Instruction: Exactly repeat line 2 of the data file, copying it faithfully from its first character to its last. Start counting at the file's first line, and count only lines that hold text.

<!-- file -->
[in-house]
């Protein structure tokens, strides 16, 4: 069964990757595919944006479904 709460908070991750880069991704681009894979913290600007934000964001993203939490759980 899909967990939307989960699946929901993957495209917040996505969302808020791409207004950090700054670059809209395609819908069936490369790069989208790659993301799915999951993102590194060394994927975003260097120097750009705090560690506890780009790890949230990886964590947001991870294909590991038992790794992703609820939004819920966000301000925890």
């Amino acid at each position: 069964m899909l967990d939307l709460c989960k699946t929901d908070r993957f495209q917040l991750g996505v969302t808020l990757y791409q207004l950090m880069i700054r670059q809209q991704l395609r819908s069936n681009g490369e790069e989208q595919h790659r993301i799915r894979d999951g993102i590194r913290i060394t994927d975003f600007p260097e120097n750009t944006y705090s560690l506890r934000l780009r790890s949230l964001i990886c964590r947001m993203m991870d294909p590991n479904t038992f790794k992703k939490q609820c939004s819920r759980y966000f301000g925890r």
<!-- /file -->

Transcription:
């Protein structure tokens, strides 16, 4: 069964990757595919944006479904 709460908070991750880069991704681009894979913290600007934000964001993203939490759980 899909967990939307989960699946929901993957495209917040996505969302808020791409207004950090700054670059809209395609819908069936490369790069989208790659993301799915999951993102590194060394994927975003260097120097750009705090560690506890780009790890949230990886964590947001991870294909590991038992790794992703609820939004819920966000301000925890």